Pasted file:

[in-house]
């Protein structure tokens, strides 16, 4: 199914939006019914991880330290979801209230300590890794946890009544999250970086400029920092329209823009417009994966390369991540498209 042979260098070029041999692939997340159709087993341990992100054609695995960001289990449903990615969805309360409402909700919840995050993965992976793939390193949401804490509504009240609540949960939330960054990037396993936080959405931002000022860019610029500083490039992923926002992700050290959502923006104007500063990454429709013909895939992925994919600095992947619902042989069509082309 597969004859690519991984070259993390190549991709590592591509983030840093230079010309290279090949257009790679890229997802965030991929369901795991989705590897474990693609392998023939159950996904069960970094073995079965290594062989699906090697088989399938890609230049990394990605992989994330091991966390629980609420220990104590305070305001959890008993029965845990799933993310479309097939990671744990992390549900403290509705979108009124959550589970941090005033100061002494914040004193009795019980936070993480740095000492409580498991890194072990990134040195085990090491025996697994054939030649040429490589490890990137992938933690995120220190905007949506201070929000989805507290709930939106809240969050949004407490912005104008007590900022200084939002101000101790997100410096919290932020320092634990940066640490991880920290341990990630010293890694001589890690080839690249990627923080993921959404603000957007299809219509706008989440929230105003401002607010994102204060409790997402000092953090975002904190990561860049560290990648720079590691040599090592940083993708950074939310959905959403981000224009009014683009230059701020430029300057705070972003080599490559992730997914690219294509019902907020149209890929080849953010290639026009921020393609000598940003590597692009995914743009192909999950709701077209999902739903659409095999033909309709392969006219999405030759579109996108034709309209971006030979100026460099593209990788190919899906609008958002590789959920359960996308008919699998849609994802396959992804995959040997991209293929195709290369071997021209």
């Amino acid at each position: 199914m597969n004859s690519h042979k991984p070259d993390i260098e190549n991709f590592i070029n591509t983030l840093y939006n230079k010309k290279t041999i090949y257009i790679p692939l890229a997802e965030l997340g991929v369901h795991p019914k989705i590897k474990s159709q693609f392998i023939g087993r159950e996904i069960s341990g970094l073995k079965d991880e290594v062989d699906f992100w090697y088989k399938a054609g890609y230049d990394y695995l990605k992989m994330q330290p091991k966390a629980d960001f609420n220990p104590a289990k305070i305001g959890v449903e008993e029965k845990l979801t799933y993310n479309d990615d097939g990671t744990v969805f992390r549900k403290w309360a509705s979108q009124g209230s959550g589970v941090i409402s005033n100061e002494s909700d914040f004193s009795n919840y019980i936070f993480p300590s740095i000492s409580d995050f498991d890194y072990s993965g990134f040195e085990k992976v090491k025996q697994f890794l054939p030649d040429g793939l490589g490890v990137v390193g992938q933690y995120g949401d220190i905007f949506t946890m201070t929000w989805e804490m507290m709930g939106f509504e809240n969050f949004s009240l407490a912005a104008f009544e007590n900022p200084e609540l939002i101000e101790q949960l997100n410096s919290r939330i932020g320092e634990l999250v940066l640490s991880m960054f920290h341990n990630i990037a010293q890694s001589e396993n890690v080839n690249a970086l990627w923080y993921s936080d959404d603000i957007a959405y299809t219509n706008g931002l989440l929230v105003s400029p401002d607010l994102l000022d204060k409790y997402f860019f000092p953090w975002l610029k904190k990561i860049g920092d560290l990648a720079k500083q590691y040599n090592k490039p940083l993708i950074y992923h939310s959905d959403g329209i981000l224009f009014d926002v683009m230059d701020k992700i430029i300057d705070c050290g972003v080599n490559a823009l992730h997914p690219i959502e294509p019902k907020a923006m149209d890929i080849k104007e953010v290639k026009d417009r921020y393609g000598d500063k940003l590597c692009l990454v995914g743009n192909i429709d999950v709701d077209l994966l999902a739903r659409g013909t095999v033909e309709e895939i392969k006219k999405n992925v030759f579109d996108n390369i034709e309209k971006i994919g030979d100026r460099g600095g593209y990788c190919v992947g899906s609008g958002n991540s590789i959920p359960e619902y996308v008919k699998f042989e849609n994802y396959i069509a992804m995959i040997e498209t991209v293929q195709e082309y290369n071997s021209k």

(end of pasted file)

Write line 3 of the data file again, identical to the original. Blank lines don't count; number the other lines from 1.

């Amino acid at each position: 199914m597969n004859s690519h042979k991984p070259d993390i260098e190549n991709f590592i070029n591509t983030l840093y939006n230079k010309k290279t041999i090949y257009i790679p692939l890229a997802e965030l997340g991929v369901h795991p019914k989705i590897k474990s159709q693609f392998i023939g087993r159950e996904i069960s341990g970094l073995k079965d991880e290594v062989d699906f992100w090697y088989k399938a054609g890609y230049d990394y695995l990605k992989m994330q330290p091991k966390a629980d960001f609420n220990p104590a289990k305070i305001g959890v449903e008993e029965k845990l979801t799933y993310n479309d990615d097939g990671t744990v969805f992390r549900k403290w309360a509705s979108q009124g209230s959550g589970v941090i409402s005033n100061e002494s909700d914040f004193s009795n919840y019980i936070f993480p300590s740095i000492s409580d995050f498991d890194y072990s993965g990134f040195e085990k992976v090491k025996q697994f890794l054939p030649d040429g793939l490589g490890v990137v390193g992938q933690y995120g949401d220190i905007f949506t946890m201070t929000w989805e804490m507290m709930g939106f509504e809240n969050f949004s009240l407490a912005a104008f009544e007590n900022p200084e609540l939002i101000e101790q949960l997100n410096s919290r939330i932020g320092e634990l999250v940066l640490s991880m960054f920290h341990n990630i990037a010293q890694s001589e396993n890690v080839n690249a970086l990627w923080y993921s936080d959404d603000i957007a959405y299809t219509n706008g931002l989440l929230v105003s400029p401002d607010l994102l000022d204060k409790y997402f860019f000092p953090w975002l610029k904190k990561i860049g920092d560290l990648a720079k500083q590691y040599n090592k490039p940083l993708i950074y992923h939310s959905d959403g329209i981000l224009f009014d926002v683009m230059d701020k992700i430029i300057d705070c050290g972003v080599n490559a823009l992730h997914p690219i959502e294509p019902k907020a923006m149209d890929i080849k104007e953010v290639k026009d417009r921020y393609g000598d500063k940003l590597c692009l990454v995914g743009n192909i429709d999950v709701d077209l994966l999902a739903r659409g013909t095999v033909e309709e895939i392969k006219k999405n992925v030759f579109d996108n390369i034709e309209k971006i994919g030979d100026r460099g600095g593209y990788c190919v992947g899906s609008g958002n991540s590789i959920p359960e619902y996308v008919k699998f042989e849609n994802y396959i069509a992804m995959i040997e498209t991209v293929q195709e082309y290369n071997s021209k």